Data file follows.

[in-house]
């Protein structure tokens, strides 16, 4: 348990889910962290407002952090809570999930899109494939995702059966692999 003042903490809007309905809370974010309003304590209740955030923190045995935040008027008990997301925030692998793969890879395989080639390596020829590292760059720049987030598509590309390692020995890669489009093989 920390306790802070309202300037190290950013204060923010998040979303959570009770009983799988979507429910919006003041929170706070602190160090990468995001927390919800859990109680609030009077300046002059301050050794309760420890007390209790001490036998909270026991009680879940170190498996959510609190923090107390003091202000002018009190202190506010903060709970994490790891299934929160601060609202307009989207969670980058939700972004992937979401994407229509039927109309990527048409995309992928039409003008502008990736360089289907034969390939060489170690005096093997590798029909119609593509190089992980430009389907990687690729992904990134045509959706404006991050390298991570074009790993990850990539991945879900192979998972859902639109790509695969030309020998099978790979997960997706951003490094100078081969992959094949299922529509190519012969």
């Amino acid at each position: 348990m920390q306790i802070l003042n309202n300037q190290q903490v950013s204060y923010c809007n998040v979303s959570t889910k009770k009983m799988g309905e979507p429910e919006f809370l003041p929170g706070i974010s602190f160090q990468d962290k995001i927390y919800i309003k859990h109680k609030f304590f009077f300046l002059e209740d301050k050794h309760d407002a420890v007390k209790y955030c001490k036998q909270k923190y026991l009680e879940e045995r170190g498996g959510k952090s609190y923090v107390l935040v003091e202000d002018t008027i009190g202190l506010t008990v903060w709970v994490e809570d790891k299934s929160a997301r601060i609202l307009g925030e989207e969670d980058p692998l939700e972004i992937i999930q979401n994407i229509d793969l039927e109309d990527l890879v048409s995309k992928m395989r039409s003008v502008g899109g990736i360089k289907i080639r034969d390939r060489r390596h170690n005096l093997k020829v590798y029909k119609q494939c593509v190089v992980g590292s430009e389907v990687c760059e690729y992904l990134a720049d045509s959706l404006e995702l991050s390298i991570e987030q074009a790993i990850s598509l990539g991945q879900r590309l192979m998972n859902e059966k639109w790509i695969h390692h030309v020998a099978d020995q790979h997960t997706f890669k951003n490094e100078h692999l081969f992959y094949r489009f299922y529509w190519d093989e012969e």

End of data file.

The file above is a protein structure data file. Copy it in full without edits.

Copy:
[in-house]
């Protein structure tokens, strides 16, 4: 348990889910962290407002952090809570999930899109494939995702059966692999 003042903490809007309905809370974010309003304590209740955030923190045995935040008027008990997301925030692998793969890879395989080639390596020829590292760059720049987030598509590309390692020995890669489009093989 920390306790802070309202300037190290950013204060923010998040979303959570009770009983799988979507429910919006003041929170706070602190160090990468995001927390919800859990109680609030009077300046002059301050050794309760420890007390209790001490036998909270026991009680879940170190498996959510609190923090107390003091202000002018009190202190506010903060709970994490790891299934929160601060609202307009989207969670980058939700972004992937979401994407229509039927109309990527048409995309992928039409003008502008990736360089289907034969390939060489170690005096093997590798029909119609593509190089992980430009389907990687690729992904990134045509959706404006991050390298991570074009790993990850990539991945879900192979998972859902639109790509695969030309020998099978790979997960997706951003490094100078081969992959094949299922529509190519012969």
């Amino acid at each position: 348990m920390q306790i802070l003042n309202n300037q190290q903490v950013s204060y923010c809007n998040v979303s959570t889910k009770k009983m799988g309905e979507p429910e919006f809370l003041p929170g706070i974010s602190f160090q990468d962290k995001i927390y919800i309003k859990h109680k609030f304590f009077f300046l002059e209740d301050k050794h309760d407002a420890v007390k209790y955030c001490k036998q909270k923190y026991l009680e879940e045995r170190g498996g959510k952090s609190y923090v107390l935040v003091e202000d002018t008027i009190g202190l506010t008990v903060w709970v994490e809570d790891k299934s929160a997301r601060i609202l307009g925030e989207e969670d980058p692998l939700e972004i992937i999930q979401n994407i229509d793969l039927e109309d990527l890879v048409s995309k992928m395989r039409s003008v502008g899109g990736i360089k289907i080639r034969d390939r060489r390596h170690n005096l093997k020829v590798y029909k119609q494939c593509v190089v992980g590292s430009e389907v990687c760059e690729y992904l990134a720049d045509s959706l404006e995702l991050s390298i991570e987030q074009a790993i990850s598509l990539g991945q879900r590309l192979m998972n859902e059966k639109w790509i695969h390692h030309v020998a099978d020995q790979h997960t997706f890669k951003n490094e100078h692999l081969f992959y094949r489009f299922y529509w190519d093989e012969e």